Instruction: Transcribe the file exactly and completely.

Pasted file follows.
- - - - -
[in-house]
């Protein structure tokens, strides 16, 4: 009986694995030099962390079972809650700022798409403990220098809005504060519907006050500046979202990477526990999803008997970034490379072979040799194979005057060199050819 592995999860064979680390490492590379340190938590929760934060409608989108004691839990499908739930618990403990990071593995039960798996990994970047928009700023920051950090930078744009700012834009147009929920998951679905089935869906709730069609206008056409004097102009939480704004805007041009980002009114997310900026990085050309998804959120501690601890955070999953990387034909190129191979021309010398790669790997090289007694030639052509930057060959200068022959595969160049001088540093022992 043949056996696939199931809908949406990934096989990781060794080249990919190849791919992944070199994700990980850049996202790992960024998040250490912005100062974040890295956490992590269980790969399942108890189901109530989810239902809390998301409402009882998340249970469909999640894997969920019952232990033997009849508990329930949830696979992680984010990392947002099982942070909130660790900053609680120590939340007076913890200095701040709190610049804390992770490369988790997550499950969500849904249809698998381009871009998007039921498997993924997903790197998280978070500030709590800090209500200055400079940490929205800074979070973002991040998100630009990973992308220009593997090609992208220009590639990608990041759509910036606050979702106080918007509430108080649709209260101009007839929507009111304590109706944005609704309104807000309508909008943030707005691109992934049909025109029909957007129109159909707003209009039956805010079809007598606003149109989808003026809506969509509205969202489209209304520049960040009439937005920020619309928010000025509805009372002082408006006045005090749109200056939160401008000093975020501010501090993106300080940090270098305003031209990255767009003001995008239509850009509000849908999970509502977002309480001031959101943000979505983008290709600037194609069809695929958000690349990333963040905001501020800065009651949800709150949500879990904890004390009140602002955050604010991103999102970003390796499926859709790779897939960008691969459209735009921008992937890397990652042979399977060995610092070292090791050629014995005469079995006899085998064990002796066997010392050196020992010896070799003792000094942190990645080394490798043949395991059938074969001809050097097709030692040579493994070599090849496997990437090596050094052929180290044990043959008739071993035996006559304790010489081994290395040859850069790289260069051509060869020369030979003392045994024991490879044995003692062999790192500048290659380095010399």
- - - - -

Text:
[in-house]
């Protein structure tokens, strides 16, 4: 009986694995030099962390079972809650700022798409403990220098809005504060519907006050500046979202990477526990999803008997970034490379072979040799194979005057060199050819 592995999860064979680390490492590379340190938590929760934060409608989108004691839990499908739930618990403990990071593995039960798996990994970047928009700023920051950090930078744009700012834009147009929920998951679905089935869906709730069609206008056409004097102009939480704004805007041009980002009114997310900026990085050309998804959120501690601890955070999953990387034909190129191979021309010398790669790997090289007694030639052509930057060959200068022959595969160049001088540093022992 043949056996696939199931809908949406990934096989990781060794080249990919190849791919992944070199994700990980850049996202790992960024998040250490912005100062974040890295956490992590269980790969399942108890189901109530989810239902809390998301409402009882998340249970469909999640894997969920019952232990033997009849508990329930949830696979992680984010990392947002099982942070909130660790900053609680120590939340007076913890200095701040709190610049804390992770490369988790997550499950969500849904249809698998381009871009998007039921498997993924997903790197998280978070500030709590800090209500200055400079940490929205800074979070973002991040998100630009990973992308220009593997090609992208220009590639990608990041759509910036606050979702106080918007509430108080649709209260101009007839929507009111304590109706944005609704309104807000309508909008943030707005691109992934049909025109029909957007129109159909707003209009039956805010079809007598606003149109989808003026809506969509509205969202489209209304520049960040009439937005920020619309928010000025509805009372002082408006006045005090749109200056939160401008000093975020501010501090993106300080940090270098305003031209990255767009003001995008239509850009509000849908999970509502977002309480001031959101943000979505983008290709600037194609069809695929958000690349990333963040905001501020800065009651949800709150949500879990904890004390009140602002955050604010991103999102970003390796499926859709790779897939960008691969459209735009921008992937890397990652042979399977060995610092070292090791050629014995005469079995006899085998064990002796066997010392050196020992010896070799003792000094942190990645080394490798043949395991059938074969001809050097097709030692040579493994070599090849496997990437090596050094052929180290044990043959008739071993035996006559304790010489081994290395040859850069790289260069051509060869020369030979003392045994024991490879044995003692062999790192500048290659380095010399």